City taps Mattapan native to redevelop Blue Hill Ave. lots
After being named by city officials as the developer for five city-owned parcels along Blue Hill Avenue, DVM Consulting Corp, owned and operated by Mattapan native Dariela Villón-Maga, has secured a crucial loan to move forward with the next phase of planning.
Last week, the Community Development Financial Institutions (CDFI) fund Local Initiatives Support Corporation (LISC) announced it would finance a $750,000 predevelopment loan for DVM’s architectural plans and consultants needed to secure permits and financing for the construction of affordable housing that the firm has promised to bring to the intersection of Blue Hill Avenue and Fabyan Street in Mattapan.
“I have the skills, I have the relationships — both within the financial sector and within the community — but I don’t come from wealth, so there was just a real concern about how I would secure financing to make this happen,” Villón-Maga said.
In December 2021 Villón-Maga and DVM were designated by the Public Facilities Department (PFD) and the Department of Neighborhood Development (DND) as part of the city’s Blue Hill Avenue Action Plan. The action plan looks to develop a total of 30 parcels along Blue Hill Avenue, and hopes to “spark economic development, create business opportunities and foster entrepreneurship.” Many of the parcels included in the plan have stood vacant for decades — something Villón-Maga is excited to change.
“I was really itching to use [my skills] in my community and give back. So this felt like the right way to do it,” she said.
Three additional parcels were also designated to Habitat for Humanity last December and a request for proposals is still out for the other parcels.
On the five parcels designated to DVM, Villón-Maga says she is looking to build three buildings consisting of 30 units of affordable homes and a commercial space in each building. Of the 30 homes, 18 are to be homeownership units and 12 to be rental units. Villón-Maga hopes to sell or lease two of the commercial spaces to local businesses while maintaining ownership of the third in order to include an artist “makerspace.”
She said it’s unclear what exactly that space will look like, but that artistry has always felt like something, “that we wanted to bring to the lower Blue Hill corridor.”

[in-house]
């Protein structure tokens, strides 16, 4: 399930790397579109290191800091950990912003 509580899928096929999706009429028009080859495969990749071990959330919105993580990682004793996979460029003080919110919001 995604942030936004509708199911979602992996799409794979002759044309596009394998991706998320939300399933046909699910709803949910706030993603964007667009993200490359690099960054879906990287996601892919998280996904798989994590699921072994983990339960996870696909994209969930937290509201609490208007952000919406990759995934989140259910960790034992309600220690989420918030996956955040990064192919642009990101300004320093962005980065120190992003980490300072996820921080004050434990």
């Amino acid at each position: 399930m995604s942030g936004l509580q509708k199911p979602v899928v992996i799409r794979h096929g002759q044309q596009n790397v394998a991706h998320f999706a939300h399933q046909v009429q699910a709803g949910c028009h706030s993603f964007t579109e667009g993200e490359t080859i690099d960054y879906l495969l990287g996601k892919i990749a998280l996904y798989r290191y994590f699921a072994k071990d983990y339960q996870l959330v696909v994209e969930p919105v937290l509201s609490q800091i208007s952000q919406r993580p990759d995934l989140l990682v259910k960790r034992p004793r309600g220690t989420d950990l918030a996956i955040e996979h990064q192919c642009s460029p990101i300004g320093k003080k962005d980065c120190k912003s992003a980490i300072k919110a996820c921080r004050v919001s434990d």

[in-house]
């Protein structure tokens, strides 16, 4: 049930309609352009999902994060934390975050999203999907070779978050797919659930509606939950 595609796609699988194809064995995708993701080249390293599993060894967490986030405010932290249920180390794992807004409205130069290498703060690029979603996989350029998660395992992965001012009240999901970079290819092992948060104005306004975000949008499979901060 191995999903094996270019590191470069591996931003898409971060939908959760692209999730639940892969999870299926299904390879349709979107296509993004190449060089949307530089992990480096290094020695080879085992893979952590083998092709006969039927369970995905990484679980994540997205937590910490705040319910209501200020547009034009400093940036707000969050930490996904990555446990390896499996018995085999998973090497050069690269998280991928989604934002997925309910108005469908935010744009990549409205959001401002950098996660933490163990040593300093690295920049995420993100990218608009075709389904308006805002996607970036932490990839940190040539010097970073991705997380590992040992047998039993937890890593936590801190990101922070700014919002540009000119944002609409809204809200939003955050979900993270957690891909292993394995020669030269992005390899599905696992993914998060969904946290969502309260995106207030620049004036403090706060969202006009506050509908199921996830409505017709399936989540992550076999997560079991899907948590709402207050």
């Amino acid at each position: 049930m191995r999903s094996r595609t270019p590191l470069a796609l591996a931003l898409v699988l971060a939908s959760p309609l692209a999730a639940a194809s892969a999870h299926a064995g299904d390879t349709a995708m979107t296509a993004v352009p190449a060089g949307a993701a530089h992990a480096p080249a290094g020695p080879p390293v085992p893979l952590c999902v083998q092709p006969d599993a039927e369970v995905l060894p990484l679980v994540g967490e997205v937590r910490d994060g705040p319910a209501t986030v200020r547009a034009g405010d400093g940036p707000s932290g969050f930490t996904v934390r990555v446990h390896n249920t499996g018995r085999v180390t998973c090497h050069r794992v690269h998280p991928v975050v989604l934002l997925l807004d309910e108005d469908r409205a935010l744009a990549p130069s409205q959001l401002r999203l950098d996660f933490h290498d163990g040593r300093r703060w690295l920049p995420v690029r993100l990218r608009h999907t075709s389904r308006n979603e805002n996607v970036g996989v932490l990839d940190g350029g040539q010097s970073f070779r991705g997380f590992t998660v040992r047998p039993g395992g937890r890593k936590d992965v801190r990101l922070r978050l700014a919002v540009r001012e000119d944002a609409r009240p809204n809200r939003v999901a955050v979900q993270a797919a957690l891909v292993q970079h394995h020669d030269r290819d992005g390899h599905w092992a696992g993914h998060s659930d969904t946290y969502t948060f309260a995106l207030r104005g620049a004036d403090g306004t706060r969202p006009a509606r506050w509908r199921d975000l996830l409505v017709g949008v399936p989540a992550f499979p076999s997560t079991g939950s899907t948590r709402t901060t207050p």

The location of the development has special sentimental value for Villón-Maga who grew up in the neighborhood. As a child in Grove Hall, she experienced homelessness and lived in various affordable housing units throughout her formative years.
“I’ve been able to be successful because of affordable housing, and coming from a family that’s low income … it’s hard to get to where I’m at right now — a lot of people I know and I grew up with haven’t made it this far. So I attribute that a lot to affordable housing.”
She boasts over ten years of affordable housing development experience, having begun work with Housing Opportunities Unlimited (HOU), a relocation and support service for residents in affordable housing back in 2011. From there Villón-Maga has worked with a handful of non-profits developing affordable housing in Boston and the region. The Blue Hill Avenue project will be her first solo venture.
“Dariela is part of a vanguard of emerging developers of color who are stepping up to transform sites in the communities they live in and grew up in,” LISC Boston Executive Director Karen E. Kelleher said in a statement. “The city is creating opportunities for a new generation of developers of color to shape the future of their neighborhoods and change the face of real estate development in Boston. LISC sees its role as working to extend the real estate ecosystem to support their success and to build.”
As part of the development process up to this point, DVM has heard continued feedback from community members, namely through Fatima Ali-Salaam, chairwoman of the Greater Mattapan Neighborhood Council.
Ali-Salaam and the council have pushed for things like an increase in the number of homeownership units included in DVM’s plan, and has endorsed Villón-Maga’s vision for the project.
“She lives in Mattapan. It matters if this is your community, because we’ve seen a lot of times that we get developers who don’t even live in the city of Boston,” Ali-Salaam said. “You are responsible to your community.”
Villón-Maga said she views the opportunity as a turning point for local development, especially for smaller developers who have not traditionally been prioritized by the city.
“I can’t tell you how important it’s been to have LISC in our corner, being able to be flexible, thinking differently about predevelopment financing. I’m not sure if we would have had what we needed to bring this project across the finish line if it weren’t for LISC taking a chance on us,” she said. “This is the way that real change can happen.”